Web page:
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Meet the Advisory Board: Chuck Folkner

How long have you served on the Advisory Board?

Chuck Folkner
Chuck Folkner

2 years.

Are you part of any committees? If so, what is your role?

I am the chair of the Track 2 (Engineering / Technology / Physical Sciences) Curriculum Committee.

What is your most memorable Osher Institute experience?

It was my first Osher event; a three-day bus field trip of Idaho’s Salmon River geology with Terry Maley.  I knew something about geology, but this was a class that was both wide-ranging and as in-depth as any.  It introduced me to the really, really good questions that Osher members ask and how much fun the interactions with an expert who welcomes those questions can be.

Favorite Osher presentation you have attended thus far?

I especially remember a lecture from BSU football coach Chris Peterson held at the football team’s main hall; I was amazed, first, that he would take time to do it and, second, what a fabulous leader in every sense of the word he is; it was an inspiration.

Are you a Boise native? If not, where are you originally from?

I have a brother who has lived in Boise for 40 years and I visited Boise often.  But I was born in San Diego, raised in Los Alamos, NM and lived in the Seattle area for 30 years before retiring and moving here in 2011.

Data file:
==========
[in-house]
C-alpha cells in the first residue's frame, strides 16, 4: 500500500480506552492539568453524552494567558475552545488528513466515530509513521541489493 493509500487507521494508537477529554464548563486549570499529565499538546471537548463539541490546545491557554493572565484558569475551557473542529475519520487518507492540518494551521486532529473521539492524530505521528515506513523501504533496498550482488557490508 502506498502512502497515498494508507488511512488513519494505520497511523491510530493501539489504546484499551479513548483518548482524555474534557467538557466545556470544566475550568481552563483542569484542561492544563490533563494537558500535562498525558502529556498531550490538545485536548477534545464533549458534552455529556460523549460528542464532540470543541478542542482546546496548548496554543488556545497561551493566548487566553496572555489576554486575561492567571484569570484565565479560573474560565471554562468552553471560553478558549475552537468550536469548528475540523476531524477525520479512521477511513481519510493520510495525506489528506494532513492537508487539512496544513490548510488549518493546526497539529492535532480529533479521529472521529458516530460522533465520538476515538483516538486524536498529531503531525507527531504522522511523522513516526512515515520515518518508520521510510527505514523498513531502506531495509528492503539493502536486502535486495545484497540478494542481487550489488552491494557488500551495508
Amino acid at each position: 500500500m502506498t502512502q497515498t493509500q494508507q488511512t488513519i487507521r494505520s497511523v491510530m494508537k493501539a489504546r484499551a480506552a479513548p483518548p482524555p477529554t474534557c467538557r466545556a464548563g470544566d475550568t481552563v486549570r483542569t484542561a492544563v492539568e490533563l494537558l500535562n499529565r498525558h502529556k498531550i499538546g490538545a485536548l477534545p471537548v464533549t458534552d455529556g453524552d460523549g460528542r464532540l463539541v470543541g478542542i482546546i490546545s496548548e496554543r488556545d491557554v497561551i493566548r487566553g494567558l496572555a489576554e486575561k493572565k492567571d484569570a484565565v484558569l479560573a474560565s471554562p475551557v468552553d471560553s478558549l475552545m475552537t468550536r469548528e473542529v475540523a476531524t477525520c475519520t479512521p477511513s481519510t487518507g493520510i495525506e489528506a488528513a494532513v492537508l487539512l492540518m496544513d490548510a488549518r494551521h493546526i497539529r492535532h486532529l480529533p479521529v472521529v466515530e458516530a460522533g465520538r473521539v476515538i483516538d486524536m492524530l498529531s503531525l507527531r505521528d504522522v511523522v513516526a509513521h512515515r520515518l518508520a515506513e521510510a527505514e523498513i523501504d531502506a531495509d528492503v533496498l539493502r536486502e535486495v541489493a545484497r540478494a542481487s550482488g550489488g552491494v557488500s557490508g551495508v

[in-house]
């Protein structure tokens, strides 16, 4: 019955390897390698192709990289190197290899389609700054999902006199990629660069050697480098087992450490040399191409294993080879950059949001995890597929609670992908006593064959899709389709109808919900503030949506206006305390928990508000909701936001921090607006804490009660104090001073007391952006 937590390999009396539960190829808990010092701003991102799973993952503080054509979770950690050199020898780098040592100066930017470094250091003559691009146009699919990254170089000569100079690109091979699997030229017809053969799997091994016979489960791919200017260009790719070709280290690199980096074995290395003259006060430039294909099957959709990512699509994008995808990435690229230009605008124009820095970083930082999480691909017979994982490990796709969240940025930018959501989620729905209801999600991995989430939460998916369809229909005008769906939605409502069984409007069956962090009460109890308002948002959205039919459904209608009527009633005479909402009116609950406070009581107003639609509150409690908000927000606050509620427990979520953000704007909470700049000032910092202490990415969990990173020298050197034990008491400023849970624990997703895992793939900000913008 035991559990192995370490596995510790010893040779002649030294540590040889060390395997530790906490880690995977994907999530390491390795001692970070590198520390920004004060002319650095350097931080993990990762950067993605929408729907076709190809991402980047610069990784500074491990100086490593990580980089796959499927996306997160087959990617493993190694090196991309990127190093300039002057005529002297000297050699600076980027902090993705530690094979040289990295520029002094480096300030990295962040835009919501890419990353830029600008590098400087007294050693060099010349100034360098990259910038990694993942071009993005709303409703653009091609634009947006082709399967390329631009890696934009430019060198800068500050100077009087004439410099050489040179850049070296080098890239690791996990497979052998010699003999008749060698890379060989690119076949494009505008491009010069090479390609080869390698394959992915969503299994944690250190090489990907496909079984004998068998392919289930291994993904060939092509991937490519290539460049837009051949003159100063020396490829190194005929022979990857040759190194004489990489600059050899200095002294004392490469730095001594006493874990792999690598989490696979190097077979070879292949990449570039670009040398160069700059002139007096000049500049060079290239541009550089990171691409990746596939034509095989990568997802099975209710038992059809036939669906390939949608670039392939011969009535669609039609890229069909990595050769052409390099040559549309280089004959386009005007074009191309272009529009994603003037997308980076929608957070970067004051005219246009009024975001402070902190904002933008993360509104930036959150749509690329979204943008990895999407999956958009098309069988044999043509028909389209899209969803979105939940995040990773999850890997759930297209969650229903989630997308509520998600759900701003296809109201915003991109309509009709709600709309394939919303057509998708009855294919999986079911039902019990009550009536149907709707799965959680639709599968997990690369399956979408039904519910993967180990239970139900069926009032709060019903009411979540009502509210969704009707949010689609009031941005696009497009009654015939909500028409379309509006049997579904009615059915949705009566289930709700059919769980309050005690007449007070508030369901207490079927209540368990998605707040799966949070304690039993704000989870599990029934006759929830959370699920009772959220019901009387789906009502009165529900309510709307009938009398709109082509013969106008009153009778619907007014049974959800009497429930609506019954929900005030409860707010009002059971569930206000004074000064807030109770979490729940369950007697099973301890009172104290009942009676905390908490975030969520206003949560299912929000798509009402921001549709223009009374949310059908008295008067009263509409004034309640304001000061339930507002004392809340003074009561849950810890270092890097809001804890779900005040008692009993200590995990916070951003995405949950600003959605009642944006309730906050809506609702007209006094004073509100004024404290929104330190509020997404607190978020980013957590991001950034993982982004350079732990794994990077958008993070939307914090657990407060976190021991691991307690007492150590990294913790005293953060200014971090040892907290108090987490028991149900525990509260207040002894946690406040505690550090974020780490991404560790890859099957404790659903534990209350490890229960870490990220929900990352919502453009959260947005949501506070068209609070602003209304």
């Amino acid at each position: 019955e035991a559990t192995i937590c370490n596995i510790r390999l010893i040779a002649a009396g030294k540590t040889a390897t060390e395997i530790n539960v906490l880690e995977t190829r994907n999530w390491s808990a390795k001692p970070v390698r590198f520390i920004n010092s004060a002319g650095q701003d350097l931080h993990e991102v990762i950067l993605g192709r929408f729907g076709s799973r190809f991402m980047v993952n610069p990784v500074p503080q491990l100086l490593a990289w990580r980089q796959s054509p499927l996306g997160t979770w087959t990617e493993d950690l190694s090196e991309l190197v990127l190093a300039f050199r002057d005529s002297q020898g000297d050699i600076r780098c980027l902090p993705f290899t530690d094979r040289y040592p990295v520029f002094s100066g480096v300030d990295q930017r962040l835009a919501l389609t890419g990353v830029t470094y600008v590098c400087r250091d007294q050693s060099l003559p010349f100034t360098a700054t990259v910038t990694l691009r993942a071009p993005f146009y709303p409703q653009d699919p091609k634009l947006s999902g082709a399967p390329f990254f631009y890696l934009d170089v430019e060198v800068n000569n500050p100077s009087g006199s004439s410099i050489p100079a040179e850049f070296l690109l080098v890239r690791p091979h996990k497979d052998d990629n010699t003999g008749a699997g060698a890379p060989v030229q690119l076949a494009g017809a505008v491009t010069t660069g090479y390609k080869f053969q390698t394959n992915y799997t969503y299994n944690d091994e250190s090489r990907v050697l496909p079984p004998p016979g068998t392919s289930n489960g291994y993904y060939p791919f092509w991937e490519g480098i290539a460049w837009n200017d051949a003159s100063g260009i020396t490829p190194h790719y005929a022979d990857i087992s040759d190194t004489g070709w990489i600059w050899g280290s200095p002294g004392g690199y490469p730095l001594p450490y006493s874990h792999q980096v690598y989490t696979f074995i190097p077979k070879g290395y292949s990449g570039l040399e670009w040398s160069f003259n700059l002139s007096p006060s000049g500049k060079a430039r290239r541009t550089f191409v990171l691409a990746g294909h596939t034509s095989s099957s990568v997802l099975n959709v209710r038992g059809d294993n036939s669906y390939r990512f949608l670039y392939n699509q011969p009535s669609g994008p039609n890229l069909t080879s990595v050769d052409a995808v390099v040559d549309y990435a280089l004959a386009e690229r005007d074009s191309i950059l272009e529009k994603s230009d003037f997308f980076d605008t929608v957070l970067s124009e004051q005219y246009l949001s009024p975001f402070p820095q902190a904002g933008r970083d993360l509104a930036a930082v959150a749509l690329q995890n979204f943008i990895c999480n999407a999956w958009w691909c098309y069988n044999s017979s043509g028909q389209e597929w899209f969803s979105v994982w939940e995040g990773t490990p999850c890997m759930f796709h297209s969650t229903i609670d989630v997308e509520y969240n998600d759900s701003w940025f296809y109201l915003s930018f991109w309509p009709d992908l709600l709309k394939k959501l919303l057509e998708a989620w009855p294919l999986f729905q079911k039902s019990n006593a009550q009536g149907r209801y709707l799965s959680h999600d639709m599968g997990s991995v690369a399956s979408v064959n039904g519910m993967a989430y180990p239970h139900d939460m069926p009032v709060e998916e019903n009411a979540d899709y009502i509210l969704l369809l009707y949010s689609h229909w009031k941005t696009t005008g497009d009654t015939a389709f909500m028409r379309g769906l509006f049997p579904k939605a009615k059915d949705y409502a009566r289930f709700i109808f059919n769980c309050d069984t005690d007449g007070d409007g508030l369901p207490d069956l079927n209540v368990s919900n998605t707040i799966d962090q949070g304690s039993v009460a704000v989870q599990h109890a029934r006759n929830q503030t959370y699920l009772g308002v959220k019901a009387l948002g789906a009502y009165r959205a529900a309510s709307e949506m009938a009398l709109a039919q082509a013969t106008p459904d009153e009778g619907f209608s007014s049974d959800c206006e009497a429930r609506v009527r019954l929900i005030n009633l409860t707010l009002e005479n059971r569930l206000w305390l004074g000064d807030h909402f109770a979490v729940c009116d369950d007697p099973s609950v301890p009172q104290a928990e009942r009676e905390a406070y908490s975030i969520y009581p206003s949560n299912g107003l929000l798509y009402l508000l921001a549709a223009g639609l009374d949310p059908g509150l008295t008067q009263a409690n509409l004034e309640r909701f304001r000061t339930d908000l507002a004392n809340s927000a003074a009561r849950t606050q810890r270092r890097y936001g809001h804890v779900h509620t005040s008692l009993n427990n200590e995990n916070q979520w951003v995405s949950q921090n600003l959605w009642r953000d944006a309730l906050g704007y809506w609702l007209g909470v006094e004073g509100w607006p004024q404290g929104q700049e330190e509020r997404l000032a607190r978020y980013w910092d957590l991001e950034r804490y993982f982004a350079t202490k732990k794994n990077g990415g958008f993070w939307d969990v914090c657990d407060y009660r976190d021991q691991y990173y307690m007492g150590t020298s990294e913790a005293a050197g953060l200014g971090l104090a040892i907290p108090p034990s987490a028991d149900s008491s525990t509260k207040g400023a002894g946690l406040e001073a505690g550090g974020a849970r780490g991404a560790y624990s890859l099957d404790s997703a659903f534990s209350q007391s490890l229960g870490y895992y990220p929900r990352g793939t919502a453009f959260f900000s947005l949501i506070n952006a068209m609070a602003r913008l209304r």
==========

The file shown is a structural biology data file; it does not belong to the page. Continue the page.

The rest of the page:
What is your career history?

My career is mostly a series of accidents.  After degrees in Chemical and Environmental Engineering, I started working in the nuclear field for a few years at Hanford and Puget Sound Naval Shipyard. The Shipyard, in its infinite wisdom, assigned me to what we would now call an Information Technology project.  That project turned into more projects, which eventually turned into my not going back to my old desk while doing more IT stuff.  After we won the cold war and the Shipyard decided to give lovely parting gifts to then extra, unneeded personnel, I went to do more IT projects that I wasn’t qualified to do at a then relatively small coffee company, Starbucks, where I stayed for 15 years until I retired.  The best job I ever had (that paid nothing), though, was spending four years as a hospice volunteer at Providence Hospice of Seattle; I gained a different perspective on life and learned more from my patients than I ever gave them or could repay.

What hobbies do you enjoy?

Aside from being a bit of a jigsaw puzzle fiend, I mostly dabble in walking the dog, researching things that interest me and listening to classical music.

What are you doing to occupy your time during the stay-at-home order?

On my current reading list is The Body by Bill Bryson and Thinking Fast and Slow by Daniel Kahneman.  As part of my research bug, I listen to a fair number of podcasts.  My favorite is NASA JPL’s On A mission